SLE TEST: MEET ONE OF OUR BEST TUTORS, AIMEE
Time to explore language learning from a new angle: the tutor’s perspective! To learn effectively, you need support, and tutors are your best guides towards your SLE test. Discover how Aimee’s efforts at LRDG help you succeed!
Aimee is an Anglophone from Nova Scotia and she lives in the western area of the province. She has been working for LRDG for over 2 years now. In her free time, she likes to do yoga and knit.
Did you work as an English teacher before working at LRDG? If so, where?
After I finished university I went to South Korea to teach English as a Second Language for about 4 years. Before being hired with LRDG I taught ESL to military members and their families in Manitoba.
How did you hear about LRDG?
I heard about LRDG through a virtual career fair done by the Military Spousal Employment Network.
Could you tell us how many students you have and how do you organize your time?
Right now I have 11 students and I also work as an evaluator. I am trained to administer 5 different types of evaluation.
Sometimes I happen to have time during the day when I can plan for my lessons or I do it in the evening but it doesn’t usually take too long. Preparation could even be just watching the news so that I can be up-to-date on current events! The LRDG learning materials make it easy to come up with subjects to talk about and notions to practice with the learners.
In your opinion, what are the advantages of online courses compared to a traditional class?
In my opinion, there are many advantages to taking online courses compared to traditional methods of learning!
- Students can complete the online materials at their own pace so there might be less pressure.
- Lessons can be scheduled to fit their schedule and since they do not have to travel anywhere for them it is even more convenient.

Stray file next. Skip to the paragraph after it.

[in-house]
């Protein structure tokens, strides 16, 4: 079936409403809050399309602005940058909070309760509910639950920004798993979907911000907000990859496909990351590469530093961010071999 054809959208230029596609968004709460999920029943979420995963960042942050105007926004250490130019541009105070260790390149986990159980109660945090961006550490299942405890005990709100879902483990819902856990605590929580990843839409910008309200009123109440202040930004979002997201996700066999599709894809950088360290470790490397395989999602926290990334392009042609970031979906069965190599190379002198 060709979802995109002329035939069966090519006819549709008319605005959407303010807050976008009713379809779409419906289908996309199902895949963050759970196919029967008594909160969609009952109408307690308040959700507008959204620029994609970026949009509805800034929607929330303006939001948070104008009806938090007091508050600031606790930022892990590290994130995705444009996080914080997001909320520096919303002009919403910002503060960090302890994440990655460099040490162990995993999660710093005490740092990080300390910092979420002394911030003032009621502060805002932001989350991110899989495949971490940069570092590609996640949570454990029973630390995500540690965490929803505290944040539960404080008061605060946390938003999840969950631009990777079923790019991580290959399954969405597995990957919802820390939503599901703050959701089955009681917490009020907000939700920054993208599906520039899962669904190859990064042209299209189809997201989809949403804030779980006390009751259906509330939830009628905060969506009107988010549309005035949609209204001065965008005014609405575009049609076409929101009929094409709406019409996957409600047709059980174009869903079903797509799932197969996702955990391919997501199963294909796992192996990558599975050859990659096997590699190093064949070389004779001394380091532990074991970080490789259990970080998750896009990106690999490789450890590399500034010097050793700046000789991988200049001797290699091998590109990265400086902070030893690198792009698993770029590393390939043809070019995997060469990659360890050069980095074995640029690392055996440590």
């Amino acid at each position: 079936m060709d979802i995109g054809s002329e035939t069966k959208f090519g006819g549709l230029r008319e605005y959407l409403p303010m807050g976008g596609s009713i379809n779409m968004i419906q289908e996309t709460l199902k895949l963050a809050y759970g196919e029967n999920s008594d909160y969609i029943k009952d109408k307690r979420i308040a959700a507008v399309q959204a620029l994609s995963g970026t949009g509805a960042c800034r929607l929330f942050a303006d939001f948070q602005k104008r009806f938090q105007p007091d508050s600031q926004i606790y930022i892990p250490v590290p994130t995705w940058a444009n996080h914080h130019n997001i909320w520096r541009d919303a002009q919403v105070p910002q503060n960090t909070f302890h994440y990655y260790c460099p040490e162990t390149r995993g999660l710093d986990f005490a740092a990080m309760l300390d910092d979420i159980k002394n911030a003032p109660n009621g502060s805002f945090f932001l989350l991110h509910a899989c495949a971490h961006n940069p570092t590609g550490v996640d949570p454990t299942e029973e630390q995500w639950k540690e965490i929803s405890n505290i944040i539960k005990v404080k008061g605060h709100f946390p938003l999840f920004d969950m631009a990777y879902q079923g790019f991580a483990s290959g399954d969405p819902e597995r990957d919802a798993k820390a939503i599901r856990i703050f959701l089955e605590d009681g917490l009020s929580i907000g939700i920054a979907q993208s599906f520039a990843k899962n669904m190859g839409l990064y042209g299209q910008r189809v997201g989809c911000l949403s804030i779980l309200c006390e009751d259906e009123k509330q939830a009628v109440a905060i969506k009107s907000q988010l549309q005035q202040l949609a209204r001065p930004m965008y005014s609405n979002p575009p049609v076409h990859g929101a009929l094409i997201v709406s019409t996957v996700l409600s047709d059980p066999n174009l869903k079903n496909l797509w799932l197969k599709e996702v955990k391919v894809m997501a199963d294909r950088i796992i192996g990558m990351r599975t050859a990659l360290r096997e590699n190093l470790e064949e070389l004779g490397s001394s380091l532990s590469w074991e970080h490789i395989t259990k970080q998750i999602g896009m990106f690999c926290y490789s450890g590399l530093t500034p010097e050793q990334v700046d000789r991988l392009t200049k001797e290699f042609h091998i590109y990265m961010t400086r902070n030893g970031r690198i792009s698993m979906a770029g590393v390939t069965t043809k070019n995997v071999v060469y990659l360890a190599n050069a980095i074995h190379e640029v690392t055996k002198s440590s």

- The options of working one-on-one with a tutor or in a small group are both available so learners can receive more personalized instruction and feedback.
- Learners who might feel intimidated to speak in a regular classroom can flourish and rapidly improve in an online environment.
Although taking classes face-to-face provides a different type of social interaction and would allow for a more hands-on or dynamic experience, virtual groups still develop into cohesive and collaborative learning communities which make amazing progress together.
What do you prefer about being a tutor?
I enjoy talking to a variety of people and learning about different cultures, workplaces, and professions. I have also had the opportunity to work with speakers of many different languages living across Canada or the world. Working remotely as a tutor for LRDG is also convenient because I can make my own schedule. Additionally, as a military spouse, I like the security of having a job I could take with me if we have to move rather than having to start from scratch in a new province.
What are the challenges of your job?
Adult learners in particular often have fossilized errors or language issues that developed early in their learning of the language and persist today which can be hard to break. Sometimes it’s challenging to understand different accents as well.
What do you like about the relationship with the learner?
Since I began with LRDG I have had the opportunity to work with learners consistently for long periods taking them from one level to another. It is very rewarding to know that you have helped them achieve a certain language profile that will benefit them professionally or that you’ve just made their day-to-day life easier to navigate in Canada if they are newcomers.
Something you enjoy teaching and something you don’t like to teach but you have to?
I enjoy teaching SLE preparation because these students are advanced and need to learn to converse on a more abstract level and be persuasive. It’s possible to have really interesting conversations and appreciate different perspectives!
Although useful and life-changing for some, I don’t always enjoy teaching lower-level notions such as basic verbs and nouns since I have taught these repetitively.
Do you have a funny anecdote with a learner?
I once had a learner who thought a fuse box/electrical panel was called a juice box and we had a good laugh!
Advanced learners also tend to take more risks and play with words, unfortunately, what they come up with are not always in fact in the dictionary although they sound similar to real words. Take for example plannification and strategetition!
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